Life is full of false peaks. Just as you scale those final few feet, ready to plant your flag at the top of the mountain, you realize there’s another peak ahead. All the work you do merely positions you – gives you the right – to attack the next peak.
We’d been to the mountain, and in some ways the mountain had come to us. Now we were confronted with the actual work – creating and executing a plan that would make Accipiter more innovative. It was at once an overwhelming and exhilarating task. Susan seemed a bit stunned by the meeting, and I was chomping at the bit, ready to go.
All Brockwell wanted at this point was a logical plan, and fortunately I could pull samples of work we’d done and the plans that supported that work off the shelf. I had come somewhat prepared, assuming our next step would be to develop the plan to ask for the necessary resources. Susan and I sat down side by side at the conference table once Brockwell departed. She seemed a bit out to sea.
“I’m not really sure where to start” she said. “There’s so much to do. What should we do first?”
If there’s one thing I think I’m good at, it’s cutting through all the fluff to get to the heart of the issue.
“Look, nothing really matters until we develop a plan and cost that plan out for Brockwell and the executives. We need to focus our attention on developing the plan that outlines how we make Accipiter more innovative, and cost out the effort. That’s all we need to focus on over the next few days. Fortunately I’ve got some plans we’ve used with other clients in similar situations. What we’ll need from you are the internal costs, especially in terms of resources.”
Susan warmed to the task immediately. I’ve found that innovation work can be daunting, especially since there are so many ambiguities and gray areas within the work. Helping a client find the bedrock tasks and focusing them on these familiar actions is the best way to get started.
“OK. What do we need to do to modify these plans?”
“One of the first things we need to do is set up a couple of interviews with Brockwell, Dowdy, and the other business line leaders. If we are going to implement an innovation program, we want to get their input as to the shape, size and scope of the program. Should we be focusing on disruptive innovations or incremental innovations? Should we create external innovation communities or rely on internal insights? Should we innovate existing products or create new products and markets? We need to gain a good understanding from them about how innovation supports their strategies, and how much risk and change they are willing to introduce. In my experience, it may be difficult to get this from them, so we may have to work up a draft outline of the program and have them say grace over it.”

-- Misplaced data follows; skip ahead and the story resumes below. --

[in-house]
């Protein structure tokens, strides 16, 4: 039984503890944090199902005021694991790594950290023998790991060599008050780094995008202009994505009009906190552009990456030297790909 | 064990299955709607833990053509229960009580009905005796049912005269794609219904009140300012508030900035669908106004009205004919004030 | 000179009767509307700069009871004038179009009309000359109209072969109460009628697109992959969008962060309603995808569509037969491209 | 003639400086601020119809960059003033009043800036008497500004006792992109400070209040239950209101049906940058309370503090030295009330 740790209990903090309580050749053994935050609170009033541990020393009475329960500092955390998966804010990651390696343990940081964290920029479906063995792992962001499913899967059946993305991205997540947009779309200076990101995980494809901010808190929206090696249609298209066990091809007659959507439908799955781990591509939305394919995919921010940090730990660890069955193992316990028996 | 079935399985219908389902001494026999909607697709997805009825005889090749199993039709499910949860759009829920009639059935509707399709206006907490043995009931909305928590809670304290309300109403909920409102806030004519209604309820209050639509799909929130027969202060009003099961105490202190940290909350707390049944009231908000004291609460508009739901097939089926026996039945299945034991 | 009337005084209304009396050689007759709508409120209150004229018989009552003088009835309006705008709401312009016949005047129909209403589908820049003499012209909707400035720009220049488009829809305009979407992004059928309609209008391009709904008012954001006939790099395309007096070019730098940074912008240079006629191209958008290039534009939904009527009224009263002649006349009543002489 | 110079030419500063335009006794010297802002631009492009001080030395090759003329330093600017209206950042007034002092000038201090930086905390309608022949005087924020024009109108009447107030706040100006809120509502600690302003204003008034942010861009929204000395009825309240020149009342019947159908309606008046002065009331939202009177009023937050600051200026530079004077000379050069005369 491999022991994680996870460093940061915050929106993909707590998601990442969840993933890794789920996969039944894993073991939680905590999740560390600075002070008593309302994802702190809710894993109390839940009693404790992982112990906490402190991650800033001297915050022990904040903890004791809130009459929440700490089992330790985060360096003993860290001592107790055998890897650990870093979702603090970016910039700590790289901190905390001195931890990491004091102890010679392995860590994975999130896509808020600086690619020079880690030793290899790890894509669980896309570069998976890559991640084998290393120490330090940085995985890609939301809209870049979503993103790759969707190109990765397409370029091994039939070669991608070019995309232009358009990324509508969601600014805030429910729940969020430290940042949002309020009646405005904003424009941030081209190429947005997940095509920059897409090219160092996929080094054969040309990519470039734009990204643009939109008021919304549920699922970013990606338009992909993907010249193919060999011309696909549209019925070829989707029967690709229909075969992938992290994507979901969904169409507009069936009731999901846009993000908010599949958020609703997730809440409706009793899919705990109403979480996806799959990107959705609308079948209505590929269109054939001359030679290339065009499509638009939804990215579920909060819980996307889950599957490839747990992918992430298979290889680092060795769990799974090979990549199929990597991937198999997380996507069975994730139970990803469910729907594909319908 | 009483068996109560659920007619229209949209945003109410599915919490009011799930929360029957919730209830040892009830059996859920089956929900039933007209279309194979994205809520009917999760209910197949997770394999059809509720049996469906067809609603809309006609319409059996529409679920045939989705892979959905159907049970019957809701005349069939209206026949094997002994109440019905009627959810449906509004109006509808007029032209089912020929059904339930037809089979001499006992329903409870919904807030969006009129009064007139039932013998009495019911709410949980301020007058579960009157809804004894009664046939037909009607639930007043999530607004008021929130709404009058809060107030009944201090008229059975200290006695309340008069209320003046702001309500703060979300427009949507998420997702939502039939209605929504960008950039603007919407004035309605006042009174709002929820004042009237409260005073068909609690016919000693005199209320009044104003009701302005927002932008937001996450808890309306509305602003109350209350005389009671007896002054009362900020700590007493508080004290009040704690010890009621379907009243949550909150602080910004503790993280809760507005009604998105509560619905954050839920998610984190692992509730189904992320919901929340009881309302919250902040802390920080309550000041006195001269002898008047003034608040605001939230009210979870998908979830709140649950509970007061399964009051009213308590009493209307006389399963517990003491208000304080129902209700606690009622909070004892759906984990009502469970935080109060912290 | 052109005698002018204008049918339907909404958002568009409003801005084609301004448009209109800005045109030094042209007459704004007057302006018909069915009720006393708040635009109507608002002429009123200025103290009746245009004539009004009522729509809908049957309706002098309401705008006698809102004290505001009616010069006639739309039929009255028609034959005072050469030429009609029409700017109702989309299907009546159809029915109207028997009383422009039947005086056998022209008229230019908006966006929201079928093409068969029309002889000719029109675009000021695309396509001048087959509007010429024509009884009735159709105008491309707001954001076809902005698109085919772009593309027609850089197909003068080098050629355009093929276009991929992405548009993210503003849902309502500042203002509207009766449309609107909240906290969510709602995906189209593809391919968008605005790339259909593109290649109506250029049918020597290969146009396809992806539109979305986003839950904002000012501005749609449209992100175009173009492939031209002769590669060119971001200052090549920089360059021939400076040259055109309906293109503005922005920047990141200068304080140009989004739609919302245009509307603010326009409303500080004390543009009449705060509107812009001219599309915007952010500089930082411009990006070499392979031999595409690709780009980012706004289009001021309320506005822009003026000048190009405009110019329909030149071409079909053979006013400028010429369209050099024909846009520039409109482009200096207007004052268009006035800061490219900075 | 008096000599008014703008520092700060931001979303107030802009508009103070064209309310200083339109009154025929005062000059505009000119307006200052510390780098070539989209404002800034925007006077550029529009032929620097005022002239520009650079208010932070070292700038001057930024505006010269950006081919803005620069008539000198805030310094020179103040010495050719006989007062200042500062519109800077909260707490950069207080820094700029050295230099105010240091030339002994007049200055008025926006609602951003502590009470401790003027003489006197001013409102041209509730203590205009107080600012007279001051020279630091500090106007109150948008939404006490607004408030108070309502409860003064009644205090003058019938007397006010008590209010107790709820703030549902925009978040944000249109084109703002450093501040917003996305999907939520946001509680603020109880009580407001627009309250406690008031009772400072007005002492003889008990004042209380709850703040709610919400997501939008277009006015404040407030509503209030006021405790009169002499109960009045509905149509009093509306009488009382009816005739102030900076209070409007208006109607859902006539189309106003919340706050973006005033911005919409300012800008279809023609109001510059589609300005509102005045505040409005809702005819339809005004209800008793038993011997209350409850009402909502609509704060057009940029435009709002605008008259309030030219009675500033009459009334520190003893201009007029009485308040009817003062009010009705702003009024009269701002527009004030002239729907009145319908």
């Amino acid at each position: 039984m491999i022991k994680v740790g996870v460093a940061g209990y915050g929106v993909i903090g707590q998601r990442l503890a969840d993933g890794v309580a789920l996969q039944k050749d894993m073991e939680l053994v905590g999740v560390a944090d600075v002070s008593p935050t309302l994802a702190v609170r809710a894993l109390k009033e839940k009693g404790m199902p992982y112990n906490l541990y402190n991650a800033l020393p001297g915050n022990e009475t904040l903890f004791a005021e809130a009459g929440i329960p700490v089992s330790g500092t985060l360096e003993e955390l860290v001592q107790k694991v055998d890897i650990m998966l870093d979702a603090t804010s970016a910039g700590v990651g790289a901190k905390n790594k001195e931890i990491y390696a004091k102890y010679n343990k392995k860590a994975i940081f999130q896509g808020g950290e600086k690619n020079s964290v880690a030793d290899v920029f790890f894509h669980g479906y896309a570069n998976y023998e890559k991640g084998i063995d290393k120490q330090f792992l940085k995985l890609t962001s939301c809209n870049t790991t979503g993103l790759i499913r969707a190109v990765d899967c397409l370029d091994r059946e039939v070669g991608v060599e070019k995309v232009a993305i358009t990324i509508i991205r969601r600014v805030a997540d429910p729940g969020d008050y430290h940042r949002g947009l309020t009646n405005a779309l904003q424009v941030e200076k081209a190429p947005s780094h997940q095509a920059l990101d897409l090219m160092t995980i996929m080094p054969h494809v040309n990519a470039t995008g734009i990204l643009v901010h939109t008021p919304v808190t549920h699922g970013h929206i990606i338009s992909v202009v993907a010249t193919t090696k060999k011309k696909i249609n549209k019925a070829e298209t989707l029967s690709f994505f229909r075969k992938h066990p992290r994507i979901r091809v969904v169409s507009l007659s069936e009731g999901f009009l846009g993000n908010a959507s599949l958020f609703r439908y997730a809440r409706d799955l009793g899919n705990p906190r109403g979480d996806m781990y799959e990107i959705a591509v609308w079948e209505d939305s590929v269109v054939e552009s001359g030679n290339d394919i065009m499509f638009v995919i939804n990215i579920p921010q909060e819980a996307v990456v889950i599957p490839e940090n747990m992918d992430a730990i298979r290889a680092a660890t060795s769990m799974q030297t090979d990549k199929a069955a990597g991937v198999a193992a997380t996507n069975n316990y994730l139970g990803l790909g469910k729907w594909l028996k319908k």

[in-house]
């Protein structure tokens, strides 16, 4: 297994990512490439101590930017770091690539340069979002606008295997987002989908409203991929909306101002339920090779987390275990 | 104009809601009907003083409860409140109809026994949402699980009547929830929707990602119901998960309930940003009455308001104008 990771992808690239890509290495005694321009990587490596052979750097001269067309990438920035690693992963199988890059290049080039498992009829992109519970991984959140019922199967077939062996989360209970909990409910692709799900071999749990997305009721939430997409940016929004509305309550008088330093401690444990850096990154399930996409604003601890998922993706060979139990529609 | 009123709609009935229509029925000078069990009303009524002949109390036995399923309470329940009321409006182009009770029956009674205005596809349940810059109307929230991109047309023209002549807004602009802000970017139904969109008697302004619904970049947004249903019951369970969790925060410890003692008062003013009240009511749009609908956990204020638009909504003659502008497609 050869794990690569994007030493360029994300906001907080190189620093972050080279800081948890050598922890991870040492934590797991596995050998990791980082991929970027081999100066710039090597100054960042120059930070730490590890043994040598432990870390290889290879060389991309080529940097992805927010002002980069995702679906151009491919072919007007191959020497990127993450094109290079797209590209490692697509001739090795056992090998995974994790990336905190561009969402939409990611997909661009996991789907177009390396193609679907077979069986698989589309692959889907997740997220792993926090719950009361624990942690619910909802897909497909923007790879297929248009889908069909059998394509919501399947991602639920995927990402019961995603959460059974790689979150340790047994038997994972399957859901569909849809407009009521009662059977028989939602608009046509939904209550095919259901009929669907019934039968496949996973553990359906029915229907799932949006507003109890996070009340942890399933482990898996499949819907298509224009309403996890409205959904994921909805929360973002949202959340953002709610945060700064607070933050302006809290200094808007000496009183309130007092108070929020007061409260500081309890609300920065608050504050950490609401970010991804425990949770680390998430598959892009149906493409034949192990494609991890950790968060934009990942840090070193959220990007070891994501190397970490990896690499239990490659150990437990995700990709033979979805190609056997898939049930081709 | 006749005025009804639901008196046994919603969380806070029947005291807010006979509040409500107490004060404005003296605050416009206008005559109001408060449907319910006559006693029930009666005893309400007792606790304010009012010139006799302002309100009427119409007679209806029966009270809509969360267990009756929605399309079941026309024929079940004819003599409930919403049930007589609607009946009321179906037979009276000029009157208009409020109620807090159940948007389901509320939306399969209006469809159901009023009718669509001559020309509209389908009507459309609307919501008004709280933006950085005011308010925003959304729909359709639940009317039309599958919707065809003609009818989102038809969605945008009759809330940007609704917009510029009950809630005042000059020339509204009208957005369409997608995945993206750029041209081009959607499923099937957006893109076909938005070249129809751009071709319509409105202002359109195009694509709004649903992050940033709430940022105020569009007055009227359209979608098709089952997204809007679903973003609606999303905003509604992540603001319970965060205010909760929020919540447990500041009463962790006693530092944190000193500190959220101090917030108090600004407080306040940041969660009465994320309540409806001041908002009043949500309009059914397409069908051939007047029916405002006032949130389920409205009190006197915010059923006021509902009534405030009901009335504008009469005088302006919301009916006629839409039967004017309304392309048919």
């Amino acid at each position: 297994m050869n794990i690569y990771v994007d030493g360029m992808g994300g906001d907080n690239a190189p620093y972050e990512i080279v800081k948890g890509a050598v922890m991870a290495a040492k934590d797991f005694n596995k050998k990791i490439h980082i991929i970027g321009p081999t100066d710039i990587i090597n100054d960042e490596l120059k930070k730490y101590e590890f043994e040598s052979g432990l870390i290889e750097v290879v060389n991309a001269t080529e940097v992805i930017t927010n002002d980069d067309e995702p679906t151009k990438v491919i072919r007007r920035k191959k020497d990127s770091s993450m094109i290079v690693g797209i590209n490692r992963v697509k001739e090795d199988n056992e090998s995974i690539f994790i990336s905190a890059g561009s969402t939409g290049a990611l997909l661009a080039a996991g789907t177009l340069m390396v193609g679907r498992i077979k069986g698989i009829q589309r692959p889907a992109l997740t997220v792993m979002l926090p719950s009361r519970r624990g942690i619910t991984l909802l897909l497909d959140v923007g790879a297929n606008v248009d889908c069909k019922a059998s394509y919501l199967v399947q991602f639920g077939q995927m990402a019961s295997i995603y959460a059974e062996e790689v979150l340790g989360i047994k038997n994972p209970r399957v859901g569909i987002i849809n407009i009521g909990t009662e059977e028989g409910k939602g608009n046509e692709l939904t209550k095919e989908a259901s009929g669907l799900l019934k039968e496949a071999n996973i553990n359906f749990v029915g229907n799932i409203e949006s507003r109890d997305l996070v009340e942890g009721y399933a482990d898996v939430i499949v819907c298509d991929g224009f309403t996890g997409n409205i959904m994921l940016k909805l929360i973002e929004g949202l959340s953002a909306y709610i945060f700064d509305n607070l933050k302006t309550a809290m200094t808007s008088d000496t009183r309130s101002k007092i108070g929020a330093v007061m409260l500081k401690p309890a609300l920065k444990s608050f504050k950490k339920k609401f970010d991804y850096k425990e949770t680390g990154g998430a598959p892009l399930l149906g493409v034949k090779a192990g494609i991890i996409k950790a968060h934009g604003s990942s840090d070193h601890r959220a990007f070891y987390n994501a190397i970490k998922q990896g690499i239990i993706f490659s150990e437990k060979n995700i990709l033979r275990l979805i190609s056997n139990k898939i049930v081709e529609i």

“All right, that makes sense. I think it will be difficult to get a clear picture of the strategies from them, but we can do our best. What else?”
“Once we understand or at least document a strategic scope for the innovation program, we can estimate the size of the team necessary to support our efforts, and begin to define the people we’ll need on a part-time and full-time basis for our project team. That will include you and me, and Brockwell as the executive sponsor, an HR person, a communications person and probably three to five representatives from the various business lines.”
“I’ve already spoken to George about the communications person. It was clear to me that we’d need help active communicating our goals and the intent of the program. After our talk with George and Angus, George asked me to speak with the VP of Internal Communications, and we’ve identified a person in her organization who can assist us with the project.”
“OK, then we need to identify a couple, probably no more than five, people, who can work with us and represent the various insights and interests of the organization from the various business lines or product lines. Best to ask for volunteers.”
“Why volunteers? Why not simply have their managers assign a person?”
“A couple of reasons. First, regardless of the assignment, the folks we get are going to keep their hands in their “day jobs” because this project won’t occupy them forever. They’ll want to keep current in their regular jobs even if their commitment to us is 80-90%. Since they are going to be continuing some involvement in their regular jobs, I want people on the team who are willing to work extra hours because they believe in innovation. It’s tough enough to implement any change, but the kinds of change we’ll create will take real passion. People who get assigned to this will look at it as just another task on their plate. I want more than that – I want the malcontents and true believers. They are the ones who will be here late, and won’t get disappointed or frustrated when we encounter setbacks.”
Susan seemed unsure of my staffing philosophy. “It’s not that I disagree with your approach” she said “but the managers may have a lot of concern about their staff volunteering themselves for extra work. After all, they do have a business to run.”
“Yep, and you’ve pointed out another reason I want volunteers, and we need to reserve the right to accept or reject people from the team. This project is too important to be a dumping ground for people who aren’t cutting it or up to snuff, or who don’t believe in this work. We need, as much as possible” I said this waving my hands, as if speaking to a large group” to make this an elite, conspicuous team. If this becomes just another “flavor of the month” team, everyone will recognize it for what it is and ignore us.”
“With the strategic framework in mind, and the resources identified, I suppose we build a project plan next?”
“Yes, and that will help us arrive at some cost estimates for Brockwell.”
“We’ve got until Friday. Let’s get to work.”
From altitude to bedrock in just over an hour. Now it was time to start climbing the next mountain.
By Jeffrey Phillips